Books interview: Anna Katharina Schaffner

The cultural historian and author of The Art of Self-Improvement on positive transformations, the Stoic approach to life, and what self-help books can reveal about individuals and society

October 25, 2021

What sorts of books inspired you as a child?
I loved tales with positive transformations at their core – tragicomic narratives in which flawed heroes and heroines overcome their inner demons, usually (but not always) emerging wiser and happier. Maurice Sendak’s Where the Wild Things Are is one. Another is Ronja, the Robber’s Daughter, by Astrid Lindgren.

Which books initially piqued your interest in self-help literature and made you want to explore in depth this huge (and often rather patronised) field?
I have always been interested in psychoanalysis and developmental psychology, and in the possibilities of self-improvement. At some point, I noticed that most self-help literature mixes improvement advice with ideological assumptions about selfhood, agency and personal responsibility. Jordan B. Peterson’s 12 Rules for Life: An Antidote to Chaos is an extreme example. I became curious about how self-help can function as a barometer for cultural anxieties and aspirations. It can reveal insights into shifting values, changing conceptions of the relationship between the self and the social, and what constitutes the good life.

Can you give a particularly good and a particularly bad example of self-help writing?
Among modern self-help books, my favourite is Russ Harris’ The Happiness Trap: How to Stop Struggling and Start Living, which is based on principles from acceptance and commitment therapy. It proposes concrete techniques for creating a healthy distance between ourselves and our emotions, our thoughts and our unproductive self-narratives. Rhonda Byrne’s The Secret, by contrast, peddles a deeply irresponsible idea of cosmic magnetism and the law of attraction, suggesting that our thoughts invite everything that happens to us – good or bad. Generally, I find self-help books problematic if they focus only on performance and efficiency, disregarding broader ethical questions and social, cultural and psychological forces. The over-valorisation of personal agency brings in its wake the assumption of an absolute personal responsibility for our fate and puts the blame for failure firmly on ourselves.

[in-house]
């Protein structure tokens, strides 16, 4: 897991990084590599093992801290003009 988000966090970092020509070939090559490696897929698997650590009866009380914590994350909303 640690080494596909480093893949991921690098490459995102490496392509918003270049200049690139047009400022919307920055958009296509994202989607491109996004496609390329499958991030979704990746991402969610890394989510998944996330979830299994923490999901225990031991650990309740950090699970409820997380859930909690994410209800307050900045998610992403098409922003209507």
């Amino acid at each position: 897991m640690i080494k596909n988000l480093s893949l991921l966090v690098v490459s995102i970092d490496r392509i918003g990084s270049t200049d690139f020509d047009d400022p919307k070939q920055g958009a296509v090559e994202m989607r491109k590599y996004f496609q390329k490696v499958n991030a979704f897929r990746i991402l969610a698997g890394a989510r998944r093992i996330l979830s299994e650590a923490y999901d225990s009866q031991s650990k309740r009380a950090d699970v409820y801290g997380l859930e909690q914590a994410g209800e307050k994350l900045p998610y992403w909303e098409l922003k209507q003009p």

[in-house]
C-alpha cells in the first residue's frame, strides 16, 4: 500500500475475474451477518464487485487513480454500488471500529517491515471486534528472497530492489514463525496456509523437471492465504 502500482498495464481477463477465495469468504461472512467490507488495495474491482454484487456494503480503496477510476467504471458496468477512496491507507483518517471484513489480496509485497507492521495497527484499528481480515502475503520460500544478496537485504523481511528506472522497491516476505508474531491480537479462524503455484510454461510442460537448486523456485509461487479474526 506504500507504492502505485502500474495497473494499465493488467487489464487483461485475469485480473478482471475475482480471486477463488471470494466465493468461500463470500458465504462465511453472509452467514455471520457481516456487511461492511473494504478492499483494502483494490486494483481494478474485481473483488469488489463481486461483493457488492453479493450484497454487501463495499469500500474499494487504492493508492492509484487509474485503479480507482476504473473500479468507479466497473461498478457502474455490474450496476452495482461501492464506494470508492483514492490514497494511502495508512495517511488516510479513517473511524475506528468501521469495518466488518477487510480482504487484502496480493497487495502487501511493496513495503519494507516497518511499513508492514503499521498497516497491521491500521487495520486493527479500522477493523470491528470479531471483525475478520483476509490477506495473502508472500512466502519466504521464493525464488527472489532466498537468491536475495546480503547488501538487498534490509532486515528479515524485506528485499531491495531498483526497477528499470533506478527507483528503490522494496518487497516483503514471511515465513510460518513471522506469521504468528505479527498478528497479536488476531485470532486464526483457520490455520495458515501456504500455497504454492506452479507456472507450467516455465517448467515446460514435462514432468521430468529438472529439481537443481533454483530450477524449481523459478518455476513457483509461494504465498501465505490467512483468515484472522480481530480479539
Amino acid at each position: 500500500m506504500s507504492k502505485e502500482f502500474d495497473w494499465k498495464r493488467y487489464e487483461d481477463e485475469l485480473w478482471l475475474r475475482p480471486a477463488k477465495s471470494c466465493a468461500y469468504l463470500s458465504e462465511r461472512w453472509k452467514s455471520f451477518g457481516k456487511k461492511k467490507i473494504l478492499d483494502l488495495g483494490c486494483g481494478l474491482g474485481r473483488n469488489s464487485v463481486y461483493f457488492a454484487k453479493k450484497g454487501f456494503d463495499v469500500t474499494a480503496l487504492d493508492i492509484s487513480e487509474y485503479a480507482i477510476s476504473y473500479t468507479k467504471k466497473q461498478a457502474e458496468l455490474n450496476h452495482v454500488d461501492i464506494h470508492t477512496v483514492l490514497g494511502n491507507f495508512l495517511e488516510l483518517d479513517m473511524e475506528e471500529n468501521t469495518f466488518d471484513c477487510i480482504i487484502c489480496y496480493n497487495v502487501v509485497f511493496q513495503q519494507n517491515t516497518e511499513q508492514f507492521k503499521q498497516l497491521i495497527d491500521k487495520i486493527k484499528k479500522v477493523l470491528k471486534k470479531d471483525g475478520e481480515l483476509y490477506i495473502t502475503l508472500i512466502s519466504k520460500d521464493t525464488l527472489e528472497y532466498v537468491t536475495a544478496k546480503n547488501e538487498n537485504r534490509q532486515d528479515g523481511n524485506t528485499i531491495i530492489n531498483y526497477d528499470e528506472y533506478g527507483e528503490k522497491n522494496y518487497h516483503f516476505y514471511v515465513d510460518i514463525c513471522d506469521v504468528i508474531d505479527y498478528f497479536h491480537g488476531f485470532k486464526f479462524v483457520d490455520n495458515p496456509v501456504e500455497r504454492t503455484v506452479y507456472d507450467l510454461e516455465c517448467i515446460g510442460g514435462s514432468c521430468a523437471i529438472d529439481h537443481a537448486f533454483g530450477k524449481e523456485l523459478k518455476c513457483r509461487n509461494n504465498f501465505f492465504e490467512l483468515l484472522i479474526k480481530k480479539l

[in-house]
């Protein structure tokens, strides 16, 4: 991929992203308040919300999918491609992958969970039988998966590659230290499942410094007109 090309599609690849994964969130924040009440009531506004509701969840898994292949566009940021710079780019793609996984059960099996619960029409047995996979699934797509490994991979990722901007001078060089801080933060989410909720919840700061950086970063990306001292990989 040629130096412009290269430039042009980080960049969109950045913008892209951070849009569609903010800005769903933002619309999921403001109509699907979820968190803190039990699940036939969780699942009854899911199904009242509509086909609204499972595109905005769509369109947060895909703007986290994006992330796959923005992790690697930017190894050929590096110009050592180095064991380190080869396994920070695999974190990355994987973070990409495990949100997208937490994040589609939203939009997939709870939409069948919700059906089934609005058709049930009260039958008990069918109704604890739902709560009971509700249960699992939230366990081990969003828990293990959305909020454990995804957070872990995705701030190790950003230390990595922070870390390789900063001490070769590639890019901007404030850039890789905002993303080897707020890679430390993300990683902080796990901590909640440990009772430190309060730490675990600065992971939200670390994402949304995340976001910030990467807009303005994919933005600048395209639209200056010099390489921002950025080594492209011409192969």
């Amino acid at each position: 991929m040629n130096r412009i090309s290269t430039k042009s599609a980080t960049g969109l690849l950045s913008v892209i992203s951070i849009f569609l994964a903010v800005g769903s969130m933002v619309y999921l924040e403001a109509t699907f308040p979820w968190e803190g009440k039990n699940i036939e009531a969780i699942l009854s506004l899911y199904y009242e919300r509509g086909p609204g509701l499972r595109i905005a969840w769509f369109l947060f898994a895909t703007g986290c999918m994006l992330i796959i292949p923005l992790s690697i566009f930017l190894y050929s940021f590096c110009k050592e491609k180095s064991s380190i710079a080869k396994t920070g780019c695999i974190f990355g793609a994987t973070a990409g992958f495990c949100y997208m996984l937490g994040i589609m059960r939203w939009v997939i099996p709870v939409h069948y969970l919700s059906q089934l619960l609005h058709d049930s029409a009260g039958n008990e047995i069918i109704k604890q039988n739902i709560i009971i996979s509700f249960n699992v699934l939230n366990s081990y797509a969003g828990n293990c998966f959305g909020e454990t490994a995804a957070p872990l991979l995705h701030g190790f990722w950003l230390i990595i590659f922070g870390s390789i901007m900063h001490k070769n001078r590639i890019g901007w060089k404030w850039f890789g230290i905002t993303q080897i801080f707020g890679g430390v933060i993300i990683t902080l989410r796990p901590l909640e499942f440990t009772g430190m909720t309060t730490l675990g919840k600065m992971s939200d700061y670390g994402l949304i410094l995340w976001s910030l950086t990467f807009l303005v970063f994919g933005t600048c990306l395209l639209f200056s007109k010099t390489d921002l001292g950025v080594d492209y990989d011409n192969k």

Which school of thought do you believe offers particularly useful life lessons?
I am a big fan of Stoic thinkers, such as Seneca and Epictetus, and especially of Marcus Aurelius’ Meditations. The Stoics differentiate between what we can and cannot change. They deem all external circumstances beyond our control, and recommend that we not waste our time fretting about them. Instead, they suggest that we focus our attention exclusively on our inner reactions to external events. For they believe that we can fully control these inner reactions to and judgements of external events – with rigorous reasoning.

What is the last book you gave as a gift, and to whom?
I recently gave Minna Salami’s Sensuous Knowledge: A Black Feminist Approach for Everyone, a beautiful meditation on different ways of knowing, to a good friend.

What books do you have on your desk waiting to be read?
Prosocial: Using Evolutionary Science to Build Productive, Equitable, and Collaborative Groups, by Paul W.  B. Atkins, David Sloan Wilson and Steven C. Hayes, and Dispatches from a Time between Worlds: Crisis and Emergence in Metamodernity, edited by Jonathan Rowson and Layman Pascal.

Anna Katharina Schaffner is professor of cultural history at the University of Kent. Her latest book is The Art of Self-Improvement: Ten Timeless Truths (Yale University Press).


Print headline: Shelf life: Anna Katharina Schaffner

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